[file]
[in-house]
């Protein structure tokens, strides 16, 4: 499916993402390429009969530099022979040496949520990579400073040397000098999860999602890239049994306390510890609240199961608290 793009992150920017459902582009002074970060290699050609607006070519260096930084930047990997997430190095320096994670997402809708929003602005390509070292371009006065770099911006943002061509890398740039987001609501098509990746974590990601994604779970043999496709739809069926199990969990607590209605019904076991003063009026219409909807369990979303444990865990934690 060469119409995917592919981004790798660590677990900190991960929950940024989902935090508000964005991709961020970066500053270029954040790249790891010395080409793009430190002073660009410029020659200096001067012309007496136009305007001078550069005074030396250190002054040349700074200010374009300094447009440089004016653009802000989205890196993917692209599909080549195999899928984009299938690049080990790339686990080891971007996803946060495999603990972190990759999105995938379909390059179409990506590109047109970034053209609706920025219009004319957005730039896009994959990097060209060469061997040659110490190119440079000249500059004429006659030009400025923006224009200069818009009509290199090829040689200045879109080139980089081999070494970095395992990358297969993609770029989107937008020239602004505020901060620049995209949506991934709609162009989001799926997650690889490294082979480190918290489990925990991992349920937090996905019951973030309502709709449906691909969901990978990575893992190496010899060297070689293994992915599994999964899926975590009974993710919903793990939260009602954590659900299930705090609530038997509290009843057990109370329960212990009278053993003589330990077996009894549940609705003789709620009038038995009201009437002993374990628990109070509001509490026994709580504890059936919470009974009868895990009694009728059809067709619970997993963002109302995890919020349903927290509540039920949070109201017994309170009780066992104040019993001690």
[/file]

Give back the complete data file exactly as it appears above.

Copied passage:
[in-house]
């Protein structure tokens, strides 16, 4: 499916993402390429009969530099022979040496949520990579400073040397000098999860999602890239049994306390510890609240199961608290 793009992150920017459902582009002074970060290699050609607006070519260096930084930047990997997430190095320096994670997402809708929003602005390509070292371009006065770099911006943002061509890398740039987001609501098509990746974590990601994604779970043999496709739809069926199990969990607590209605019904076991003063009026219409909807369990979303444990865990934690 060469119409995917592919981004790798660590677990900190991960929950940024989902935090508000964005991709961020970066500053270029954040790249790891010395080409793009430190002073660009410029020659200096001067012309007496136009305007001078550069005074030396250190002054040349700074200010374009300094447009440089004016653009802000989205890196993917692209599909080549195999899928984009299938690049080990790339686990080891971007996803946060495999603990972190990759999105995938379909390059179409990506590109047109970034053209609706920025219009004319957005730039896009994959990097060209060469061997040659110490190119440079000249500059004429006659030009400025923006224009200069818009009509290199090829040689200045879109080139980089081999070494970095395992990358297969993609770029989107937008020239602004505020901060620049995209949506991934709609162009989001799926997650690889490294082979480190918290489990925990991992349920937090996905019951973030309502709709449906691909969901990978990575893992190496010899060297070689293994992915599994999964899926975590009974993710919903793990939260009602954590659900299930705090609530038997509290009843057990109370329960212990009278053993003589330990077996009894549940609705003789709620009038038995009201009437002993374990628990109070509001509490026994709580504890059936919470009974009868895990009694009728059809067709619970997993963002109302995890919020349903927290509540039920949070109201017994309170009780066992104040019993001690």